To discuss Pixar around this time of the year is rather odd; not just because films from said studio tend to come out during the summer, but because Doug Walker’s Disneycember has returned. So yes, I am guilty of copying Mr. Walker’s idea and format with a Pixar retrospective. But I feel these films are deserving of such attention that another person might venture their opinion over the internet. They’re always a joy to discuss, regardless of quality or the common verdict. Films by Pixar bring people together like few others, which makes them all the more fitting for another person to discuss.
It’s tough to find a movie trilogy as unanimously recommended as Toy Story. Pixar’s first full-length feature took the film industry by storm, literally invigorating animated works at the exact time Disney started slipping with audiences. Toy Story seemed to be that rare film which easily lent itself to marketing while simultaneously proving itself a terrific standalone piece of art. So yes, you could say this film held a certain place in the heart and mind of one silly five-year-old.
A story of toys coming to life when humans aren’t looking is certainly going to ignite interest from less tidy viewers. In fact, I’m almost amazed a similar attempt hasn’t been shoved out, featuring keys, cell phones and wallets in the place of dominantly action figure-esque toys. But I digress.
Quite a number of things make Toy Story work as well as it does. Despite beginning to show age, the world is very believe simply from a design standpoint. The human characters and environmental glimpse we’re offered rings true to our world, taking pointers sans comedic jabbing. Making such a comment is admittedly odd, as this is a film about children’s toys. But said establishments help us believe this story so much more. To a child who’s naturally out of tune with the over-complications of life, this is plausible reality.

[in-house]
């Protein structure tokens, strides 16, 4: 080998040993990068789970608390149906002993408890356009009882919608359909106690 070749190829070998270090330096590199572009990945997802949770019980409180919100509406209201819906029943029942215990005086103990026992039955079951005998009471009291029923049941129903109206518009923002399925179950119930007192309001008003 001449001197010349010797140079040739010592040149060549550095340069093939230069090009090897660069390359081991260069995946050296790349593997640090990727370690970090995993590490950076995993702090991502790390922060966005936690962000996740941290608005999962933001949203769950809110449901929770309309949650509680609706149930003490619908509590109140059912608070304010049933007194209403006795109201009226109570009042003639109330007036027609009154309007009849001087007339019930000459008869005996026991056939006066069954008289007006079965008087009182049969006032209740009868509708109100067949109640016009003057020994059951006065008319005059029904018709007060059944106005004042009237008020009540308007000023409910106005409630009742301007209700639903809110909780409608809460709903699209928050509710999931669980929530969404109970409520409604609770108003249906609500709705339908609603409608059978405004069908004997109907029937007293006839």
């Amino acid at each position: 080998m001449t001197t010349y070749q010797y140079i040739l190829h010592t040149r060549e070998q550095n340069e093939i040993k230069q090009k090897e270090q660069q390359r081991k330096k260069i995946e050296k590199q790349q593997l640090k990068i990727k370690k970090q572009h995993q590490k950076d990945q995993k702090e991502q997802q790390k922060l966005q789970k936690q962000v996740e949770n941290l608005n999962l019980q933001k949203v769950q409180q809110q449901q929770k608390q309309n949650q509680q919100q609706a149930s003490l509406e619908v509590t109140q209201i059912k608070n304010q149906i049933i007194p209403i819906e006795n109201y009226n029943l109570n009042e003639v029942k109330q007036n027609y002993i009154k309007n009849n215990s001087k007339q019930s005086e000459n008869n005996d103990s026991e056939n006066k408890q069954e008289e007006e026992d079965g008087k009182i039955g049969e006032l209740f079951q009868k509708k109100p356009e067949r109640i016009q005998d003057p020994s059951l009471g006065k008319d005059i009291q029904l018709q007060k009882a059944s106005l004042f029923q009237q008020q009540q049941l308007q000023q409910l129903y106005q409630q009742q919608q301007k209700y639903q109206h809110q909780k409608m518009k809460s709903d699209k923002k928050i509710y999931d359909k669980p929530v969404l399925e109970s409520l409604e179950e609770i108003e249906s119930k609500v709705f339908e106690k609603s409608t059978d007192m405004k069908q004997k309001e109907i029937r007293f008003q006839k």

There’s just enough surrealism at work to both suspend and compliment our beliefs and knowledge. The fact we have characters this colorful yet honest certainly isn’t of harm to the film, either. Tom Hanks and Tim Allen have one of the best, most realistic and memorable relationships ever put on screen. They’re really at opposite ends of a spectrum while retaining similar fundamentals. Woody and Buzz walk a road of rivalry-to-friendship that goes from initially implausible to completely believable.
To my (recent) surprise, the film is rather short on laughs. Most of these come from the at-times riotous supporting characters, namely Mr. Potatohead, Ham and Rex. Otherwise, this actually feels like a serious drama to a more adult viewer. And this is where I feel Toy Story completely succeeds as a film for all ages. Children get a world that looks fun and feels real, adults get a collection of completely memorable characters fronted by a bonding many of us still need to learn from. I’d be a dead-faced liar in court if I said this is one of Pixar’s more entertaining features, but I’d be just as guilty if I said it isn’t one of their most effective.